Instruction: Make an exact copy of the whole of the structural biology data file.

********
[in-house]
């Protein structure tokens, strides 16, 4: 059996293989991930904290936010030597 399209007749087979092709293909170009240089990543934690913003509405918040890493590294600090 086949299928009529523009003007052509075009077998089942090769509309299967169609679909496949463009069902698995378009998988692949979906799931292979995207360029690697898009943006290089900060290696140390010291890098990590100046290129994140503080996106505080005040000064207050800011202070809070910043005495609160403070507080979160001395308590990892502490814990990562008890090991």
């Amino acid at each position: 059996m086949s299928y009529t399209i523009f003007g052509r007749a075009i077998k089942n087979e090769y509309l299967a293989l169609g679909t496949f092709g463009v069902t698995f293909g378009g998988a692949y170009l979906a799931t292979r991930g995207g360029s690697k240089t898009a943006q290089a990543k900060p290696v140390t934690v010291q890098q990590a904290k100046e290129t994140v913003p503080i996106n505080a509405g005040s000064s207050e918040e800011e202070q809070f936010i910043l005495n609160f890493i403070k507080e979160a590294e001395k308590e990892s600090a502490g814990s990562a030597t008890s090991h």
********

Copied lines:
[in-house]
């Protein structure tokens, strides 16, 4: 059996293989991930904290936010030597 399209007749087979092709293909170009240089990543934690913003509405918040890493590294600090 086949299928009529523009003007052509075009077998089942090769509309299967169609679909496949463009069902698995378009998988692949979906799931292979995207360029690697898009943006290089900060290696140390010291890098990590100046290129994140503080996106505080005040000064207050800011202070809070910043005495609160403070507080979160001395308590990892502490814990990562008890090991």
């Amino acid at each position: 059996m086949s299928y009529t399209i523009f003007g052509r007749a075009i077998k089942n087979e090769y509309l299967a293989l169609g679909t496949f092709g463009v069902t698995f293909g378009g998988a692949y170009l979906a799931t292979r991930g995207g360029s690697k240089t898009a943006q290089a990543k900060p290696v140390t934690v010291q890098q990590a904290k100046e290129t994140v913003p503080i996106n505080a509405g005040s000064s207050e918040e800011e202070q809070f936010i910043l005495n609160f890493i403070k507080e979160a590294e001395k308590e990892s600090a502490g814990s990562a030597t008890s090991h």